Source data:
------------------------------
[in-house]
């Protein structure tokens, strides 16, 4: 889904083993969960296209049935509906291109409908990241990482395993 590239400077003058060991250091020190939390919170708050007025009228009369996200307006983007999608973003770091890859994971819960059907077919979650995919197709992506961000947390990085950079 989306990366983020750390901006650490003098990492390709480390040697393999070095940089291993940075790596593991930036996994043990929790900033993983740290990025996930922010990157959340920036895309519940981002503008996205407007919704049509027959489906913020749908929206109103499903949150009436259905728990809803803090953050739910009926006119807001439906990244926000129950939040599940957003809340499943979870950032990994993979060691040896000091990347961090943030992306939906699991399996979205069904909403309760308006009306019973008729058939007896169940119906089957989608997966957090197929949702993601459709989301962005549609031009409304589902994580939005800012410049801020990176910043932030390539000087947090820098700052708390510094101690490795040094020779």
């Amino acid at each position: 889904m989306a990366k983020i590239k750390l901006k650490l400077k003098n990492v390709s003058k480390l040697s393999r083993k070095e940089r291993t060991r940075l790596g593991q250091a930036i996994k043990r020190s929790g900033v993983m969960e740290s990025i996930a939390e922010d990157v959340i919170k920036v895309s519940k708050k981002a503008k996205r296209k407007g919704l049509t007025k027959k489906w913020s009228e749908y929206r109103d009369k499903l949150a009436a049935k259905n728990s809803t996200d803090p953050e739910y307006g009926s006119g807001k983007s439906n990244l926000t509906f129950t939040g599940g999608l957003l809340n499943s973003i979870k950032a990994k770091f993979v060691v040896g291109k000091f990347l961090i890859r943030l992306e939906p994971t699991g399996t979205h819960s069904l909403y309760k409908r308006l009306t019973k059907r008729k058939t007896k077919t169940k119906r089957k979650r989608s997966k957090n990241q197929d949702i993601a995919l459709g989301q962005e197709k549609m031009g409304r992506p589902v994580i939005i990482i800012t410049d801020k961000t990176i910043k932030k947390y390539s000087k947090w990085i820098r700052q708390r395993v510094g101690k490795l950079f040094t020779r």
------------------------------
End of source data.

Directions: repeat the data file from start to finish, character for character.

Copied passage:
[in-house]
């Protein structure tokens, strides 16, 4: 889904083993969960296209049935509906291109409908990241990482395993 590239400077003058060991250091020190939390919170708050007025009228009369996200307006983007999608973003770091890859994971819960059907077919979650995919197709992506961000947390990085950079 989306990366983020750390901006650490003098990492390709480390040697393999070095940089291993940075790596593991930036996994043990929790900033993983740290990025996930922010990157959340920036895309519940981002503008996205407007919704049509027959489906913020749908929206109103499903949150009436259905728990809803803090953050739910009926006119807001439906990244926000129950939040599940957003809340499943979870950032990994993979060691040896000091990347961090943030992306939906699991399996979205069904909403309760308006009306019973008729058939007896169940119906089957989608997966957090197929949702993601459709989301962005549609031009409304589902994580939005800012410049801020990176910043932030390539000087947090820098700052708390510094101690490795040094020779």
């Amino acid at each position: 889904m989306a990366k983020i590239k750390l901006k650490l400077k003098n990492v390709s003058k480390l040697s393999r083993k070095e940089r291993t060991r940075l790596g593991q250091a930036i996994k043990r020190s929790g900033v993983m969960e740290s990025i996930a939390e922010d990157v959340i919170k920036v895309s519940k708050k981002a503008k996205r296209k407007g919704l049509t007025k027959k489906w913020s009228e749908y929206r109103d009369k499903l949150a009436a049935k259905n728990s809803t996200d803090p953050e739910y307006g009926s006119g807001k983007s439906n990244l926000t509906f129950t939040g599940g999608l957003l809340n499943s973003i979870k950032a990994k770091f993979v060691v040896g291109k000091f990347l961090i890859r943030l992306e939906p994971t699991g399996t979205h819960s069904l909403y309760k409908r308006l009306t019973k059907r008729k058939t007896k077919t169940k119906r089957k979650r989608s997966k957090n990241q197929d949702i993601a995919l459709g989301q962005e197709k549609m031009g409304r992506p589902v994580i939005i990482i800012t410049d801020k961000t990176i910043k932030k947390y390539s000087k947090w990085i820098r700052q708390r395993v510094g101690k490795l950079f040094t020779r």